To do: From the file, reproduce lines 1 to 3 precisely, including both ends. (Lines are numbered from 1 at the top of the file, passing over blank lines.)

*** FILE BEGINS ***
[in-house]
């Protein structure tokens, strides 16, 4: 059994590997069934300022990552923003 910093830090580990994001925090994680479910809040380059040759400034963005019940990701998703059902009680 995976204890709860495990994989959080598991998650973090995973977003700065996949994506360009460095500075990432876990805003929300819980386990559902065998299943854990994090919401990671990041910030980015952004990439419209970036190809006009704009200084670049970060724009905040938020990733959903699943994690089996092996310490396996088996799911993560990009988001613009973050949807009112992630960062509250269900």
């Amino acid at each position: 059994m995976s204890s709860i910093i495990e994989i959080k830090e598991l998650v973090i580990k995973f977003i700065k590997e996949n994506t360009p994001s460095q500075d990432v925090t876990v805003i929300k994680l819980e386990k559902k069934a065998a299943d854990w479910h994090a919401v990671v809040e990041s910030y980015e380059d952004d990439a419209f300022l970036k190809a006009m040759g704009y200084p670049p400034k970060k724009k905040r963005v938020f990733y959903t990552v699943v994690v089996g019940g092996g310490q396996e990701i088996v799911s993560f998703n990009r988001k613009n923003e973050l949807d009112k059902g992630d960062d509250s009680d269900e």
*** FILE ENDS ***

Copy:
[in-house]
């Protein structure tokens, strides 16, 4: 059994590997069934300022990552923003 910093830090580990994001925090994680479910809040380059040759400034963005019940990701998703059902009680 995976204890709860495990994989959080598991998650973090995973977003700065996949994506360009460095500075990432876990805003929300819980386990559902065998299943854990994090919401990671990041910030980015952004990439419209970036190809006009704009200084670049970060724009905040938020990733959903699943994690089996092996310490396996088996799911993560990009988001613009973050949807009112992630960062509250269900």
């Amino acid at each position: 059994m995976s204890s709860i910093i495990e994989i959080k830090e598991l998650v973090i580990k995973f977003i700065k590997e996949n994506t360009p994001s460095q500075d990432v925090t876990v805003i929300k994680l819980e386990k559902k069934a065998a299943d854990w479910h994090a919401v990671v809040e990041s910030y980015e380059d952004d990439a419209f300022l970036k190809a006009m040759g704009y200084p670049p400034k970060k724009k905040r963005v938020f990733y959903t990552v699943v994690v089996g019940g092996g310490q396996e990701i088996v799911s993560f998703n990009r988001k613009n923003e973050l949807d009112k059902g992630d960062d509250s009680d269900e």